The Gospels state that Jesus rose from the dead on Sunday.[111] All the Gospels portray Jesus' empty tomb. In Matthew, an angel appears near the tomb of Jesus and announces his resurrection to Mary Magdalene and "another Mary" who had arrived to anoint the body.[Mt 28:1–10] Jewish elders bribe the soldiers who had guarded the tomb to spread the rumor that Jesus' disciples took his body.[112] In Luke, there are two angels[Lk 24:4] and in Mark the angel appears as a youth dressed in white.[Mk 16:5] The "longer ending" to Mark, which is known as the Markan Appendix and which did not form part of the original manuscripts,[113][114] states that on the morning of his resurrection, Jesus first appeared to Mary Magdalene.[Mk 16:9] John states that when Mary looked into the tomb, two angels asked her why she was crying; and as she turned round she initially failed to recognize Jesus until he spoke her name.[Jn. 20:11–18]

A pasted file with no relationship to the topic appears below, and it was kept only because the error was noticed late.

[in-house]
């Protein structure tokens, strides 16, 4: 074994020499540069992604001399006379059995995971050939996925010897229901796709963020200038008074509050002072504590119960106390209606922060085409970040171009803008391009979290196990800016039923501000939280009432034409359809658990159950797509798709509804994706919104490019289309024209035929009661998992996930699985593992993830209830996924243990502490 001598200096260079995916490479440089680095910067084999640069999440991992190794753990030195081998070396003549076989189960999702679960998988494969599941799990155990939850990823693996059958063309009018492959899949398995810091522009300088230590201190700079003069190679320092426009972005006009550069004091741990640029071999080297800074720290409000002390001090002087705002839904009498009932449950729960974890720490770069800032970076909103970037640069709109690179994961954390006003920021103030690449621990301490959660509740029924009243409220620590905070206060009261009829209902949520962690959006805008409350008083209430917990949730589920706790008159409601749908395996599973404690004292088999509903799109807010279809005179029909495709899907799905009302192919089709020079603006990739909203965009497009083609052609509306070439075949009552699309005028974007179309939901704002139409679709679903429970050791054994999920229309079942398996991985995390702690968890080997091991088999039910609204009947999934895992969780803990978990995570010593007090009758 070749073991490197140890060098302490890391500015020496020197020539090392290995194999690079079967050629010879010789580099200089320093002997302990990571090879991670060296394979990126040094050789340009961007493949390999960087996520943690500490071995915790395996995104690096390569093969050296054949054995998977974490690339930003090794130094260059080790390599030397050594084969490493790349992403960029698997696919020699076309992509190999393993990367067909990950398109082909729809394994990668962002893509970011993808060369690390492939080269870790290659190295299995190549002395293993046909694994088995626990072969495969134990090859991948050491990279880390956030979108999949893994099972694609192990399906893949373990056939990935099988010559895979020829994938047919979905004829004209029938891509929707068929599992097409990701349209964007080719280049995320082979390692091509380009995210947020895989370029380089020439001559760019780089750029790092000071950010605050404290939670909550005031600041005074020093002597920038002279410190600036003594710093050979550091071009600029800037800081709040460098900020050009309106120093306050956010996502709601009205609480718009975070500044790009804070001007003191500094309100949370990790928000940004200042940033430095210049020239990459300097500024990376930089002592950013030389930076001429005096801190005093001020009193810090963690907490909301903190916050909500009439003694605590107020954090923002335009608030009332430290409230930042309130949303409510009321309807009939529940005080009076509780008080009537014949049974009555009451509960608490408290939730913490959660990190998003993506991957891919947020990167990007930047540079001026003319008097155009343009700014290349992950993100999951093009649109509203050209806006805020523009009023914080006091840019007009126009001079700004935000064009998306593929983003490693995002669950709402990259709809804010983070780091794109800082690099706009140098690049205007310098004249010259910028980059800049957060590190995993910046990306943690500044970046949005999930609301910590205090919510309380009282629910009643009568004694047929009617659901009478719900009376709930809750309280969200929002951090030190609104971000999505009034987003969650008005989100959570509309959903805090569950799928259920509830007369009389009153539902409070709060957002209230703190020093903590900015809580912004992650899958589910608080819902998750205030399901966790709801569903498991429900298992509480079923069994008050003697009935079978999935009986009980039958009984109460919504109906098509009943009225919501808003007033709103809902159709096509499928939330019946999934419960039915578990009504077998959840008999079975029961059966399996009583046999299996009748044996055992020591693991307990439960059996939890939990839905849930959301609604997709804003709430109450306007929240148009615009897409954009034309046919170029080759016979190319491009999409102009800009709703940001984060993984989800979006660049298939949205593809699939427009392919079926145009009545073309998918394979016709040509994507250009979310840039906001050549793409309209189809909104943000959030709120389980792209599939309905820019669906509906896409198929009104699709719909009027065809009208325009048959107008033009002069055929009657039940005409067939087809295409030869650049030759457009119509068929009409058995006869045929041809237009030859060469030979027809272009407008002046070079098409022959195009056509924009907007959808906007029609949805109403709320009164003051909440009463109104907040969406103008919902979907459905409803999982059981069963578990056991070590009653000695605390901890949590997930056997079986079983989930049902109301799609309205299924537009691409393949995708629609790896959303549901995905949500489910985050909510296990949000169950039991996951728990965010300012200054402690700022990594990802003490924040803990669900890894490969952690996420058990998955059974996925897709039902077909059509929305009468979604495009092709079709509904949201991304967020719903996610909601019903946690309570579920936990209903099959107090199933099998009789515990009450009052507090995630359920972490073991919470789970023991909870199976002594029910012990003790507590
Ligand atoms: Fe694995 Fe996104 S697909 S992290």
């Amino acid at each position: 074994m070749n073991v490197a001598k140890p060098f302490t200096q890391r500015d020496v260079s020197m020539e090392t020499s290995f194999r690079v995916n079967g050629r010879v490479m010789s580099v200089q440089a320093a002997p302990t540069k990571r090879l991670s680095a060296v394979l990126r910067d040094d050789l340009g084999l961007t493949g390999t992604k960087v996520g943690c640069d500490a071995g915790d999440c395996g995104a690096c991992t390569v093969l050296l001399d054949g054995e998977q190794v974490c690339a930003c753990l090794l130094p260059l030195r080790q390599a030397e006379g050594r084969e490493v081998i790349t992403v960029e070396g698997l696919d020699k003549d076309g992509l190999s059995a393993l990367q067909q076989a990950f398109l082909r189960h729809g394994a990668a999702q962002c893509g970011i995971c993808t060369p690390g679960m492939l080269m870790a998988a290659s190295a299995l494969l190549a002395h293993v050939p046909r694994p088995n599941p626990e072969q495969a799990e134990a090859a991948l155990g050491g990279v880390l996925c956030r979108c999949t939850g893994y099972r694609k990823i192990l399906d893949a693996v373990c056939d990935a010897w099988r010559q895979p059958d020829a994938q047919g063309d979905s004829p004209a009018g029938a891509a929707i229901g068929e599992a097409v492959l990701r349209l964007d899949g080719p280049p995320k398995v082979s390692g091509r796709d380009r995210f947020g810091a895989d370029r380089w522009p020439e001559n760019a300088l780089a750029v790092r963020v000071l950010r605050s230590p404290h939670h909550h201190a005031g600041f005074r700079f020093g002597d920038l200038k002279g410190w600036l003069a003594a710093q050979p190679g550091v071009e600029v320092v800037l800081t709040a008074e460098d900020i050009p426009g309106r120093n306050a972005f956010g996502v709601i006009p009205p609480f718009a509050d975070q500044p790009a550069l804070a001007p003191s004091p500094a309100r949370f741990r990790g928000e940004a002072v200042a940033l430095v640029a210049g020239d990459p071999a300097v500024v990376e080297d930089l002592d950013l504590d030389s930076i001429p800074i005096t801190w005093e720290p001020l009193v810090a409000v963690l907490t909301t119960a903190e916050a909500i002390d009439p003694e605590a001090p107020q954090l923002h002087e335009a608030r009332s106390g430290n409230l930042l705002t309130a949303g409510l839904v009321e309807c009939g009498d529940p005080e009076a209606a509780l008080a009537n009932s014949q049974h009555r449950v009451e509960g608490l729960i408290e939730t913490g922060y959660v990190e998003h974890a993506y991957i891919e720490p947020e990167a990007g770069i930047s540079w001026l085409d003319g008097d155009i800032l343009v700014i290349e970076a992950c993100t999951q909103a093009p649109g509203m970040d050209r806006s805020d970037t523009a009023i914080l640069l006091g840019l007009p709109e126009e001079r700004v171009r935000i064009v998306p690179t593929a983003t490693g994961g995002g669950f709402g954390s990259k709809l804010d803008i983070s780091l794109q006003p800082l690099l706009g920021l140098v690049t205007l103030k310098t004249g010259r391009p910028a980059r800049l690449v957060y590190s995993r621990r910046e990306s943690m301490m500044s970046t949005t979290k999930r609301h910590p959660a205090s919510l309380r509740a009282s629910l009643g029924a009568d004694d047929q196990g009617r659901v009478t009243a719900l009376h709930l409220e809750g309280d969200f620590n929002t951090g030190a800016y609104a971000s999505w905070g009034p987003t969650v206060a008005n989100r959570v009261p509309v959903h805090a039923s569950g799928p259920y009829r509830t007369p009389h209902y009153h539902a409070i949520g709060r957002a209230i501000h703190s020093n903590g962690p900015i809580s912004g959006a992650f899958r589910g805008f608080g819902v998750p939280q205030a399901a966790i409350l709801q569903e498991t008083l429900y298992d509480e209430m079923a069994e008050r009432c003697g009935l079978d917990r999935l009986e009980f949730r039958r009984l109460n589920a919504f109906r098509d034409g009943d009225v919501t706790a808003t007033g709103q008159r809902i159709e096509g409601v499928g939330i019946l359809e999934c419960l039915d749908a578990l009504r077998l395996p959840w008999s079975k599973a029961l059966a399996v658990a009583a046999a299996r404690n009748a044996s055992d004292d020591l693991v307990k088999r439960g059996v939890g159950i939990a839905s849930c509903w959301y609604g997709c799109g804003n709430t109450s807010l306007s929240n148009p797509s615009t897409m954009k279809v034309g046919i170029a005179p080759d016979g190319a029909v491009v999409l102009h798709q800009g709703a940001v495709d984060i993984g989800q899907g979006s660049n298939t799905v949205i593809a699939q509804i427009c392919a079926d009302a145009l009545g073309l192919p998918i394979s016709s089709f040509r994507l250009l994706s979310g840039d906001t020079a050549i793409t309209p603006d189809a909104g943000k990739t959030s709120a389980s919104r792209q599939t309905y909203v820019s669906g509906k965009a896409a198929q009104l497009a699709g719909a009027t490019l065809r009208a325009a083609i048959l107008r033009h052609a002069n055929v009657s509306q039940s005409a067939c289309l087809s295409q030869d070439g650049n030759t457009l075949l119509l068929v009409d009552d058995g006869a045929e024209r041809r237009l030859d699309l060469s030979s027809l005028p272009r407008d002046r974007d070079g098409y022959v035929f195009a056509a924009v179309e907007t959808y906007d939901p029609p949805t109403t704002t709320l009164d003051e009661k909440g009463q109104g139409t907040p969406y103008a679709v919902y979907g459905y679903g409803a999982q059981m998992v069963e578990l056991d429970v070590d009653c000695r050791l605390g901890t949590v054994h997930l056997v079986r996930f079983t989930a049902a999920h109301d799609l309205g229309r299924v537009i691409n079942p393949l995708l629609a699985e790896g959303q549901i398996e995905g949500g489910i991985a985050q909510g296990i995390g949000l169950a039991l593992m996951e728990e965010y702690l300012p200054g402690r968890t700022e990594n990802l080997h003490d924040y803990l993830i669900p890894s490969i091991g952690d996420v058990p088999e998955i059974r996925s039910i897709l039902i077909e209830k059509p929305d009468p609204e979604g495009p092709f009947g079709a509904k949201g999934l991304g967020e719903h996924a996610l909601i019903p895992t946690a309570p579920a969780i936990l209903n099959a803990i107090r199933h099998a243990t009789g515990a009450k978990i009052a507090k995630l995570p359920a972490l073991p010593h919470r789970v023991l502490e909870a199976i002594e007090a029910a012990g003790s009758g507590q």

The Gospels all record appearances by Jesus, including an appearance to the eleven apostles.[115] In Mark, Jesus appears to Mary Magdalene, to two disciples in the country, and to the eleven, at which point Jesus commissions them to announce the gospel, baptize, and work miracles.[113] In Matthew, Jesus appears to Mary Magdalene and to the eleven on a mountain, at which point he commissions them to enlist followers, baptize, and teach what Jesus taught.[113] Although his own mission and his disciples' missions had been to the Jews,[Mt 15:24] here he sends the eleven to the whole world (see Great Commission). In Luke, he appears to two disciples in the country and to the eleven.[113] He proves to them that he has a body, opens their minds to understand the scripture about the Messiah, and directs them to wait in Jerusalem until they are invested with power.[113] In John, Jesus appears to Mary Magdalene and to the eleven. He demonstrates his physical reality to doubting Thomas.[62][113] Later he appears to seven disciples who are fishing, and finally talks with Peter, foretelling Peter's death[113] and assigning him the principal role as shepherd of the new community.[113][116]